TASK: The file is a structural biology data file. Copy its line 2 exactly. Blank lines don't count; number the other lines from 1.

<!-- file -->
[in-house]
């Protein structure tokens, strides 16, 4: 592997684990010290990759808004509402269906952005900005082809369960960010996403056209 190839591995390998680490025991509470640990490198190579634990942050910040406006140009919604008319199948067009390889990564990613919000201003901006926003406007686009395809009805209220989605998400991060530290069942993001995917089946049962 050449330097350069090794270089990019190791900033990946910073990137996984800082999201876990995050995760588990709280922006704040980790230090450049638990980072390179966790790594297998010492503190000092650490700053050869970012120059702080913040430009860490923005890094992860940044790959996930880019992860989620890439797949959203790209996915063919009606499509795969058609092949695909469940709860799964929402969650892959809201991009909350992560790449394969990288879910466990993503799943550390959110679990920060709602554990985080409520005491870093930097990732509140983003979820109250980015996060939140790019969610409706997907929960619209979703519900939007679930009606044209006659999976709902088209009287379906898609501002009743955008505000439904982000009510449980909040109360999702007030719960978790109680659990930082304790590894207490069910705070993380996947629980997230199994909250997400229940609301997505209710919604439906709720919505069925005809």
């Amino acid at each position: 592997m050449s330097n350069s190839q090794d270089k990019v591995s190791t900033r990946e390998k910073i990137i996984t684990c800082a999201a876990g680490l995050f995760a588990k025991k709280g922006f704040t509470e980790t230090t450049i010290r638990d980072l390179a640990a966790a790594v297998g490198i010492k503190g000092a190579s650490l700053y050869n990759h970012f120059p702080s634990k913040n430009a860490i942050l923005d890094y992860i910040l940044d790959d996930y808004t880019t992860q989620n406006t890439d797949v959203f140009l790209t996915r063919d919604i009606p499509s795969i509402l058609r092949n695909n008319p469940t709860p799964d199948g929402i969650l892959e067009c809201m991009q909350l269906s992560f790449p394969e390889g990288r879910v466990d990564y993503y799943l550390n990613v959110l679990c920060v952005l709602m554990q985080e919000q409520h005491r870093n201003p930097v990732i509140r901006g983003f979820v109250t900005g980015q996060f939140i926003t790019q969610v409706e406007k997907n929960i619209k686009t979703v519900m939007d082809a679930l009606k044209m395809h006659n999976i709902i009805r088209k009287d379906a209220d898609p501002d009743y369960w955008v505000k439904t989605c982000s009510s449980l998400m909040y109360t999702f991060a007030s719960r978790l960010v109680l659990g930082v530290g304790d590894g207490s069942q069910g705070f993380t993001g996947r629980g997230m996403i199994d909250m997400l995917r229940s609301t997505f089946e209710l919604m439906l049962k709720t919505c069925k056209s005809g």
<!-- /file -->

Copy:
């Protein structure tokens, strides 16, 4: 592997684990010290990759808004509402269906952005900005082809369960960010996403056209 190839591995390998680490025991509470640990490198190579634990942050910040406006140009919604008319199948067009390889990564990613919000201003901006926003406007686009395809009805209220989605998400991060530290069942993001995917089946049962 050449330097350069090794270089990019190791900033990946910073990137996984800082999201876990995050995760588990709280922006704040980790230090450049638990980072390179966790790594297998010492503190000092650490700053050869970012120059702080913040430009860490923005890094992860940044790959996930880019992860989620890439797949959203790209996915063919009606499509795969058609092949695909469940709860799964929402969650892959809201991009909350992560790449394969990288879910466990993503799943550390959110679990920060709602554990985080409520005491870093930097990732509140983003979820109250980015996060939140790019969610409706997907929960619209979703519900939007679930009606044209006659999976709902088209009287379906898609501002009743955008505000439904982000009510449980909040109360999702007030719960978790109680659990930082304790590894207490069910705070993380996947629980997230199994909250997400229940609301997505209710919604439906709720919505069925005809």